Studies on the separation of simple proteins by chromatographic adsorption


Due to the complex nature of the protein molecule no adequate system of classification and separation of the simple proteins has yet been devised . Present methods of separation have many disadvantages. Because of these disadvantages new methods of separation were investigated. Chromatographic adsorption which makes use of the difference in adsorption affinities of substances for an adsorbent seemed to offer possibilities of an accurate and simple method for protein separation. Aluminum oxide was chosen as the most suitable adsorbent from such substances as fuller's earth, activated carbon, silica gel, and bauxite. To a column of alumina a solution or egg albumin was added. The fluid issuing from the column was caught in ml. portions and checked qualitatively with biuret solution for the presence of protein. Quantitative measuremetts of the protein content of each ml. fraction was accomplished by the use of biuret solution and a colorimeter. The alumina and egg albumin chromatogram was extruded and the presence of adsorbed zones on the column investigated by biuret solution. A zone 2.5 to 3 cm. long starting at the top of the column was formed. Efforts to elute this zone with water, salt solutions, slightly acidic and basic solutions, and ethanol-water mixtures failed. The fluid issuing from the column on development gave positive tests for protein content. This experimsnt showed that egg albumin was separated into two components by adsorbing it on alumina. Quantitative examination of the protein content of the fluid issuing from the columns showed that there was no variation of the ml. fractions from the alumina column, the silica gel column, and the calcium carbonate column. However, variations occurred in the ml. fractions taken from the activated carbon columns and the fuller' s earth column. One-dimensional and two-dimensional paper chromatography were tried. The paper was cut in strips for one-dimensional chromatography and left in sheets for two-dimensional chromatography. Acetate buffers of various pH's were used as developing solvents. No separation of the egg albumin by these methods was detected.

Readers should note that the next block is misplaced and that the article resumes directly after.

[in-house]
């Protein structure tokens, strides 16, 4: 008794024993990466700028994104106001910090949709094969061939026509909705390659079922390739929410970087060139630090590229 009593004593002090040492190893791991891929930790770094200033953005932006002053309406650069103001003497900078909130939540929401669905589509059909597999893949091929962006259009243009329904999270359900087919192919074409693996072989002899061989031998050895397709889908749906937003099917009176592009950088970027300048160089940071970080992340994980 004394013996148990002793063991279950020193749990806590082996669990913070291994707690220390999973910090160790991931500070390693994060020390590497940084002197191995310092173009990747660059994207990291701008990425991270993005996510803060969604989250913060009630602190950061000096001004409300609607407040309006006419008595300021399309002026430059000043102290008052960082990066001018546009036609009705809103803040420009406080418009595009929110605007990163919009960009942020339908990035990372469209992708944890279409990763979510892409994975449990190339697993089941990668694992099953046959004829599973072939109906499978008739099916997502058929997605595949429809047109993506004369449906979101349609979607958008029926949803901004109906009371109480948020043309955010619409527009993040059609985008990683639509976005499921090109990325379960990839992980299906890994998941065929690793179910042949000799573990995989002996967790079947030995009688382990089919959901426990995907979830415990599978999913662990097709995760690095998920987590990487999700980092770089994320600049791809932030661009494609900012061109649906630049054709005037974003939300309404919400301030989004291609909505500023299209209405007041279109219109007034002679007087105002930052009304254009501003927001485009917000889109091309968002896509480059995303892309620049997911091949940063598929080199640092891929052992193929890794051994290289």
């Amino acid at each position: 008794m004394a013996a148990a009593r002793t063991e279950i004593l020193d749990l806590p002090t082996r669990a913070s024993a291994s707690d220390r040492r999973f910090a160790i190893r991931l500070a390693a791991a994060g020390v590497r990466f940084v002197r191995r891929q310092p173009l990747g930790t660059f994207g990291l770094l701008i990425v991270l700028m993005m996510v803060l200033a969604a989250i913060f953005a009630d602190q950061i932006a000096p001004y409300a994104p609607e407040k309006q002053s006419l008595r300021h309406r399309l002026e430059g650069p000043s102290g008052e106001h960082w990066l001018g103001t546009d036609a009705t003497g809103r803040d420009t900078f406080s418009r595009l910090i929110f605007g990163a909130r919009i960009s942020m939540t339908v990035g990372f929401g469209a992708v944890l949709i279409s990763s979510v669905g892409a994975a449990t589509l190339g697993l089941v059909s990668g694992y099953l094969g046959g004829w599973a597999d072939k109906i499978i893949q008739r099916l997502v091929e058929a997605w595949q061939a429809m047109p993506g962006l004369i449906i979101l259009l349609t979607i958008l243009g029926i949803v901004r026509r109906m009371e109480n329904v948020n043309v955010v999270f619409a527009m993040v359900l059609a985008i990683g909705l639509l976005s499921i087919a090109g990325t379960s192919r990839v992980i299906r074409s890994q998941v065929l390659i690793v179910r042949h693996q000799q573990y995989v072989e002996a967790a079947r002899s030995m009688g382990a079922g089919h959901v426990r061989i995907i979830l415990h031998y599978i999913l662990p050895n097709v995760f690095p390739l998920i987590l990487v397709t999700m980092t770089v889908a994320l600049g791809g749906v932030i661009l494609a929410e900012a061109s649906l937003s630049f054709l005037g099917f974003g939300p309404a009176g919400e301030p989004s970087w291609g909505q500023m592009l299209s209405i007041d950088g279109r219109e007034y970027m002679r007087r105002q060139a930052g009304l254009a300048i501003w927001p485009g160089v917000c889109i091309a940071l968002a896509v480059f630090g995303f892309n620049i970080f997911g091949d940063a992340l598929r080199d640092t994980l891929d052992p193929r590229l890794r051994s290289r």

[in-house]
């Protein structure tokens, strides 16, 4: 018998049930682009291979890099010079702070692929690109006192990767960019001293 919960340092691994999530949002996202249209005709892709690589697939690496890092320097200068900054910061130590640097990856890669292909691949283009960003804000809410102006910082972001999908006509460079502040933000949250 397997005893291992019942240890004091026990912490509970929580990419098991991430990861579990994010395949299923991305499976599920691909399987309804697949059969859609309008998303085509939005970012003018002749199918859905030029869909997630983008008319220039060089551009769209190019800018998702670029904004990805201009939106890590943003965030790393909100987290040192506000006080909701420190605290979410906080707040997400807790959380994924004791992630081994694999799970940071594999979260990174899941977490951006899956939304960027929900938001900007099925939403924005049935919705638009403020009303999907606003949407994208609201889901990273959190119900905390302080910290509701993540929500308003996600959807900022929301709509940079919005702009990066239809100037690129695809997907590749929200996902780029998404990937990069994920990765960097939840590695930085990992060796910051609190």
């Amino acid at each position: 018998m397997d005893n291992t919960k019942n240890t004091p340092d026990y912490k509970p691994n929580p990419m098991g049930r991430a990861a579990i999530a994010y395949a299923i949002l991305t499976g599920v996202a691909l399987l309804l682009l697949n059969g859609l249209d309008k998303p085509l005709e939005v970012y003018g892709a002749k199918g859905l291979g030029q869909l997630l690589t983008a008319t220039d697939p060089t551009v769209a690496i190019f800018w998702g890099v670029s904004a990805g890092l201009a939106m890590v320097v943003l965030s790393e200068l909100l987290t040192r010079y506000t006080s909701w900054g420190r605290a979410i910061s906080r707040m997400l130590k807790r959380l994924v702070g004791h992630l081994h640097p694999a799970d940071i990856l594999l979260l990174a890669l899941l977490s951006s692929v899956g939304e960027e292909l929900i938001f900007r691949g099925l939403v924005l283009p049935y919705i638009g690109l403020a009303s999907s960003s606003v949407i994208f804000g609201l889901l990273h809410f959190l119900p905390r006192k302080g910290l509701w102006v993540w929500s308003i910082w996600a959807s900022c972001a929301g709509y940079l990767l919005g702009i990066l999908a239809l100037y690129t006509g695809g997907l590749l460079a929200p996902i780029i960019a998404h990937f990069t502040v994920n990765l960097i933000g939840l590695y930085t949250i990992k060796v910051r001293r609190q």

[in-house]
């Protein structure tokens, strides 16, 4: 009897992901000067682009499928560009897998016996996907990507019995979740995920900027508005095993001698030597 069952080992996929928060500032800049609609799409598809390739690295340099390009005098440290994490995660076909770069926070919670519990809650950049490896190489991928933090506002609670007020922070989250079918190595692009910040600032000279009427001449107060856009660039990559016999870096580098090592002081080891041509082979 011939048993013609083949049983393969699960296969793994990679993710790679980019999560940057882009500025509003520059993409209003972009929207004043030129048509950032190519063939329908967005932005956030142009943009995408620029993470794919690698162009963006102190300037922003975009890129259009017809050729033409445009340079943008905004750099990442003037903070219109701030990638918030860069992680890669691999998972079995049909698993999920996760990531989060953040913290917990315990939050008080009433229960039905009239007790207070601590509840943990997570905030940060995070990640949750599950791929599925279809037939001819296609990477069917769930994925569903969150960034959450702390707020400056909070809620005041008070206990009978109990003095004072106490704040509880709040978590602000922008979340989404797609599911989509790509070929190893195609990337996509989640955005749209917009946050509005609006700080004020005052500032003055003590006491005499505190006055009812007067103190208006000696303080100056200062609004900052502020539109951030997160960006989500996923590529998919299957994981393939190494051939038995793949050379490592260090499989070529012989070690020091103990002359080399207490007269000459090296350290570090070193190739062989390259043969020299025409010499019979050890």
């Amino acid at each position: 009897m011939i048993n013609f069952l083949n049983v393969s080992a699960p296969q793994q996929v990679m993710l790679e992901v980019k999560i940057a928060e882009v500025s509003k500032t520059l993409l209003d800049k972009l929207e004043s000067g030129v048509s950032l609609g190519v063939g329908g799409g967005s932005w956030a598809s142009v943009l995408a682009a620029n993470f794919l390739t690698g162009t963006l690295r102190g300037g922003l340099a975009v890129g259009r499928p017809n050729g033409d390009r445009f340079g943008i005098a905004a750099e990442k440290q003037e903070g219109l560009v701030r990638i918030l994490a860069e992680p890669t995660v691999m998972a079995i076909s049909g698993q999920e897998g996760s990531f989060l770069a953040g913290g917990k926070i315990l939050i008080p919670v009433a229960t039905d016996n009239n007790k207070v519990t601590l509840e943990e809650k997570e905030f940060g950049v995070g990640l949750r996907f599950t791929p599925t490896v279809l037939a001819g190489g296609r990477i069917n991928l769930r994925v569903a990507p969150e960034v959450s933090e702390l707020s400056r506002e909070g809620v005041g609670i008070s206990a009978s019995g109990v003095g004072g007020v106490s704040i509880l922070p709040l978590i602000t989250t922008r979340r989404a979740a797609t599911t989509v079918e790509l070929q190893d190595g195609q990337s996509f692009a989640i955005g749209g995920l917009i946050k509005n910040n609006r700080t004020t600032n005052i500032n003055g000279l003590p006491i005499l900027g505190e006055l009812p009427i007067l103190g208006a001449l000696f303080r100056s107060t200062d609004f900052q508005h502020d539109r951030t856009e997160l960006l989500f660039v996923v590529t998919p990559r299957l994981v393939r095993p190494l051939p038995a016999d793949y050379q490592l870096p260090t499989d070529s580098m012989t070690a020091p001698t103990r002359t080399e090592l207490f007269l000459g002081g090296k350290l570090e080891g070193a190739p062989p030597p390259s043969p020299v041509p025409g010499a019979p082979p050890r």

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Chemistry and Biochemistry



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